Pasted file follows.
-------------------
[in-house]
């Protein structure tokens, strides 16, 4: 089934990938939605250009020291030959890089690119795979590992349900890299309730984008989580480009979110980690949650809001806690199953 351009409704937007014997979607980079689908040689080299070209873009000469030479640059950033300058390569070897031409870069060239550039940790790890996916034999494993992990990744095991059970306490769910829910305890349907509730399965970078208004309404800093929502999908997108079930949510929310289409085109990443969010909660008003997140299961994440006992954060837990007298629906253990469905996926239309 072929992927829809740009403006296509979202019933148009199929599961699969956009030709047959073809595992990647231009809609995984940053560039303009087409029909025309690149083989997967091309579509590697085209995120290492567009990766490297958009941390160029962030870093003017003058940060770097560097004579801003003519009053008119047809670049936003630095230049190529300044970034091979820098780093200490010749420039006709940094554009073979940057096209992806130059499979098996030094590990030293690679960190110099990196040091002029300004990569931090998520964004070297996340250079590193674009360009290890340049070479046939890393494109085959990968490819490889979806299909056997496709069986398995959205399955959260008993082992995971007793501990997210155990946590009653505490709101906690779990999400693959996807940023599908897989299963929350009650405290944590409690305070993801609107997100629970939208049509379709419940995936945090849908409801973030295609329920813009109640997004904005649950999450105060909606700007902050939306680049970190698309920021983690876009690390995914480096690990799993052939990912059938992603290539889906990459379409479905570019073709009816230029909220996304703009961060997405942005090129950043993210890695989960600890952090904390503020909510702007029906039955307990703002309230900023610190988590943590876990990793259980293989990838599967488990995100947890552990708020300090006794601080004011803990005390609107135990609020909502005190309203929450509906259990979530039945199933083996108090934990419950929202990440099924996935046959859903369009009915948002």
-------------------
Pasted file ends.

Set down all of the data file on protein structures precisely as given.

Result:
[in-house]
């Protein structure tokens, strides 16, 4: 089934990938939605250009020291030959890089690119795979590992349900890299309730984008989580480009979110980690949650809001806690199953 351009409704937007014997979607980079689908040689080299070209873009000469030479640059950033300058390569070897031409870069060239550039940790790890996916034999494993992990990744095991059970306490769910829910305890349907509730399965970078208004309404800093929502999908997108079930949510929310289409085109990443969010909660008003997140299961994440006992954060837990007298629906253990469905996926239309 072929992927829809740009403006296509979202019933148009199929599961699969956009030709047959073809595992990647231009809609995984940053560039303009087409029909025309690149083989997967091309579509590697085209995120290492567009990766490297958009941390160029962030870093003017003058940060770097560097004579801003003519009053008119047809670049936003630095230049190529300044970034091979820098780093200490010749420039006709940094554009073979940057096209992806130059499979098996030094590990030293690679960190110099990196040091002029300004990569931090998520964004070297996340250079590193674009360009290890340049070479046939890393494109085959990968490819490889979806299909056997496709069986398995959205399955959260008993082992995971007793501990997210155990946590009653505490709101906690779990999400693959996807940023599908897989299963929350009650405290944590409690305070993801609107997100629970939208049509379709419940995936945090849908409801973030295609329920813009109640997004904005649950999450105060909606700007902050939306680049970190698309920021983690876009690390995914480096690990799993052939990912059938992603290539889906990459379409479905570019073709009816230029909220996304703009961060997405942005090129950043993210890695989960600890952090904390503020909510702007029906039955307990703002309230900023610190988590943590876990990793259980293989990838599967488990995100947890552990708020300090006794601080004011803990005390609107135990609020909502005190309203929450509906259990979530039945199933083996108090934990419950929202990440099924996935046959859903369009009915948002």